A report recently published in CA Cancer Journal Titled “Silica: A Lung Carcinogen” highlights the latest toxicity information relative to silica and lung cancer. In thinking about silica, its toxicity, and OSHA’s disgraceful regulatory history also brings to mind the many other contaminants that workers are being exposed to that either do not have exposure limits or have inadequate limits.
Silica is, unfortunately, an excellent example of a regulation that has failed to adequately protect workers for over 40 years. It has been known for many years that when workers are exposed to respirable crystalline silica dust they could develop silicosis a disabling lung disease. More recently, epidemiological data has shown that exposure to crystalline silica dust can result in the exposed worker developing lung cancer. The report indicates that silica is not as potent a carcinogen as arsenic or asbestos. However, the sheer volume of workers potentially exposed makes silica exposure a serious occupational health issue.
OSHA is attempting to address the issue by reducing the OSHA Silica Standard to 0.05 mg/m3 which is about half of what is now the general industry standard. The proposed OSHA Silica Standard is two times higher than the current Threshold Limit Value recommended by the American Conference of Governmental Industrial Hygienists (0.025mg/m3).
The proposed OSHA Crystalline Silica Standard will be a major upgrade over the current construction industry standard that was adopted in 1970 when the agency first started. The construction industry Crystalline Silica Standard uses an out dated particle counting method that reported results as millions of particles per cubic foot of air. It required that samples be collected in a liquid media and the collected particles counted under a microscope. The form of the standard (particle counting) was out of date from the moment it was adopted by OSHA. It has been 43 yards and counting since OSHA issued the inadequate standard. It is a disgrace that a standard, that affects so many workers and was out dated since its adoption has still not been updated. How many workers have been disabled or have died in the past 43+ years due to the inadequate regulation? Hopefully, the newly proposed Silica Standard will bring OSHA closer to what toxicologists consider an acceptable exposure level. But OSHA has rules to live by. One rule is that the standard must be economically feasible. In the case of the Silica Standard, that means a compromise. The proposed Silica Standard is better than the current limit but may still be lacking due to the economic feasibility limitation.
All project managers, owners, safety professional and industrial hygienists must look at silica and all OSHA standards as minimum requirements. If changes can be implemented that will reduce the worker exposures to levels below the standard without causing undue economic stress, then by all means, the changes should be made.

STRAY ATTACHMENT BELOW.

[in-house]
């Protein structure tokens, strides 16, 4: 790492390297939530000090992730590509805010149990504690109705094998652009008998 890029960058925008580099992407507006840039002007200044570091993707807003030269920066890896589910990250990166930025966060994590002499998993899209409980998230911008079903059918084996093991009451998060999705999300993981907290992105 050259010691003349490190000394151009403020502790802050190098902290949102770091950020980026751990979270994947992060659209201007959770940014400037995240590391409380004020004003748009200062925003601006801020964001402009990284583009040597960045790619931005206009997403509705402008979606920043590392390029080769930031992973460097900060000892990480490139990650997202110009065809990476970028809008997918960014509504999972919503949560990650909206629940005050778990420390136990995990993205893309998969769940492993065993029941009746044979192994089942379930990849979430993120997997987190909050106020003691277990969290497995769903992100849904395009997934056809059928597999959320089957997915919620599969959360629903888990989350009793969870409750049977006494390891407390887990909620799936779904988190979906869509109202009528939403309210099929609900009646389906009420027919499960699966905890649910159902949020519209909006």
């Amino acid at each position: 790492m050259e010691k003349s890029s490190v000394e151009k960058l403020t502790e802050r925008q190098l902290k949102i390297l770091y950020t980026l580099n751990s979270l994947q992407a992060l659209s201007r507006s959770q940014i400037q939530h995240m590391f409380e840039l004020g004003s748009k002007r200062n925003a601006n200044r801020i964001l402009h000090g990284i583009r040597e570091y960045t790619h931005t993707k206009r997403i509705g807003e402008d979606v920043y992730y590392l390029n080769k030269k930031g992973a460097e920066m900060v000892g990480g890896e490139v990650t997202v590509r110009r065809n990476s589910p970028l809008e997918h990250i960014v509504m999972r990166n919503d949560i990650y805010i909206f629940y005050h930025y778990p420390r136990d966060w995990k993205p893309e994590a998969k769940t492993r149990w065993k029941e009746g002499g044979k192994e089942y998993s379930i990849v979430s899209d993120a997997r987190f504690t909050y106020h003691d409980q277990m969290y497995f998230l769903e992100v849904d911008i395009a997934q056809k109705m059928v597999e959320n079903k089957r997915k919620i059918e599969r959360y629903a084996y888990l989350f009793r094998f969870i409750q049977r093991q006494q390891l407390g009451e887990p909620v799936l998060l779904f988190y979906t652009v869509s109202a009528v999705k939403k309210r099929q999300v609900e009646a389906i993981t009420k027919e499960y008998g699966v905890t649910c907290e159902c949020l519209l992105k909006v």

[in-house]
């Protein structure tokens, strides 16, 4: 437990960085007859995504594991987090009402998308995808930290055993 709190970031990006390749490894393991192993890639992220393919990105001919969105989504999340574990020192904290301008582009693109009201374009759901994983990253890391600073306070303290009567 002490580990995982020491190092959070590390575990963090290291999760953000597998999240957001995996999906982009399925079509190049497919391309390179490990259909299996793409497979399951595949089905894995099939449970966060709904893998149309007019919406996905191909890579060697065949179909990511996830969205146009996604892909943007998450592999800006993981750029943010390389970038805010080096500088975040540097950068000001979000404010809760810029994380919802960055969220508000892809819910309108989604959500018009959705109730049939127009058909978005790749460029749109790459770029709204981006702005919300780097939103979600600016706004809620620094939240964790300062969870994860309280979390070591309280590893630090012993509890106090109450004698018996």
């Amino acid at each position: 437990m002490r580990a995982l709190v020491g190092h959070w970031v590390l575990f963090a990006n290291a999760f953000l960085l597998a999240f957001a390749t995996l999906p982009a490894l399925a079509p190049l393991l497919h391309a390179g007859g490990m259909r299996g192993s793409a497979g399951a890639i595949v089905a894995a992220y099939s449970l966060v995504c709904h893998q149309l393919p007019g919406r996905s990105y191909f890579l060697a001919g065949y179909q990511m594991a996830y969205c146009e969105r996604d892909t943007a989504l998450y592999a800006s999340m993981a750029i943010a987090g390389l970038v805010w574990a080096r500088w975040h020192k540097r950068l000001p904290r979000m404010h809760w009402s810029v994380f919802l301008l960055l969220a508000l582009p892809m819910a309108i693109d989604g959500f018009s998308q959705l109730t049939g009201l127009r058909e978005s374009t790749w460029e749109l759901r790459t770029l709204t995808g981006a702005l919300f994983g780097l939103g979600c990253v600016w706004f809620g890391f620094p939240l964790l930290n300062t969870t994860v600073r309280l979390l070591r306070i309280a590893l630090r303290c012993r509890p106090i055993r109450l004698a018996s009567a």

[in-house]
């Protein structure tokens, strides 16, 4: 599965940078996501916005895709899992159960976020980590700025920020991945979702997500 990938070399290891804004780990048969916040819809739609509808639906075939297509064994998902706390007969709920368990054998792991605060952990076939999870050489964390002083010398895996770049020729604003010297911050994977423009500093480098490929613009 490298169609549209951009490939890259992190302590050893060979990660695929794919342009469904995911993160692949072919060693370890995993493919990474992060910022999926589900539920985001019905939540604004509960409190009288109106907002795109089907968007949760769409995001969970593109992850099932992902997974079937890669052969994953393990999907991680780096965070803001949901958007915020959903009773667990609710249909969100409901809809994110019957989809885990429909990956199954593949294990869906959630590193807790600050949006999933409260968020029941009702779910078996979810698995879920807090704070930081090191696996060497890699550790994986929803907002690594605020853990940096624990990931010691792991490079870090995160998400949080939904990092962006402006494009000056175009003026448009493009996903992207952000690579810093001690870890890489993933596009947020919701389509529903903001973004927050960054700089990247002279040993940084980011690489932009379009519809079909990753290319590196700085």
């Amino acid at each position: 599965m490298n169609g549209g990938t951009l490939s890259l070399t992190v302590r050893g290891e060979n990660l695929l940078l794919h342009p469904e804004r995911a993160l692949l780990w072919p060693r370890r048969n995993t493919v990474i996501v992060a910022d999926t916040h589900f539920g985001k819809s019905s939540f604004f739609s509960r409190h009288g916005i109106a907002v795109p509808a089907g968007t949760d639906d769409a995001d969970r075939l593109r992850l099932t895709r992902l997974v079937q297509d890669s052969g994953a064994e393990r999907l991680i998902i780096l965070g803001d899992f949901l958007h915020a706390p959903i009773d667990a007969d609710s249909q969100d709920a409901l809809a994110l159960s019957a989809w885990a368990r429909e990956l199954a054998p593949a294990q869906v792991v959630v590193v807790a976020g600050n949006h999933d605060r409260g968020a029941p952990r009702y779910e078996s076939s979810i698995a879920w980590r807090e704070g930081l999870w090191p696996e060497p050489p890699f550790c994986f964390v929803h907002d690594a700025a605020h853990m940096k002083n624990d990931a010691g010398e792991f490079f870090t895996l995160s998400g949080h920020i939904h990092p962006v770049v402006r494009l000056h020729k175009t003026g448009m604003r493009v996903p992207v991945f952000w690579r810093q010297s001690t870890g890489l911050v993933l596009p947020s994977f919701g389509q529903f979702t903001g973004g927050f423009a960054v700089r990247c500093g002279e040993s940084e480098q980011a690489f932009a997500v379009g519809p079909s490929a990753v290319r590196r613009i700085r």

Worker health is a long term commitment between workers and management. Small reductions in exposures to any contaminant day in and day out over a working lifetime could make a big difference to the worker’s quality of life as they approach the end of their careers. Will a retired worker be able to climb a flight of stairs, go for a walk, breath normally or be able to do the things they hoped to do during retirement? Those are questions that we all need to address at the start of a career rather than later in life.
Safety is mostly dealing with acute problems such as amputations, falls or thousands of other incidents that have an immediate impact on the workers life. Industrial hygiene deals more with chronic problems that take years to develop, but can be just as devastating as an industrial accident.
Industrial hygienists must become more involved.They need to become an integral member of the management team. Safety audits are done almost daily on construction projects and industrial facilities. It is equally important that industrial hygiene audits be done on a regular basis (weekly, monthly, semi annually) on all major construction projects and industrial facilities by a qualified industrial hygienist. The IH can identify hazards that may go unnoticed, prevent major exposures that could violate OSHA standards or minimize smaller, unnecessary exposures that accumulate over a lifetime to create an occupationally induced disease.
Often times problems exist that managers are not aware of. A qualified IH working as part of the management team can identify problems and recommend solutions. If used properly the IH adds value to a management team.
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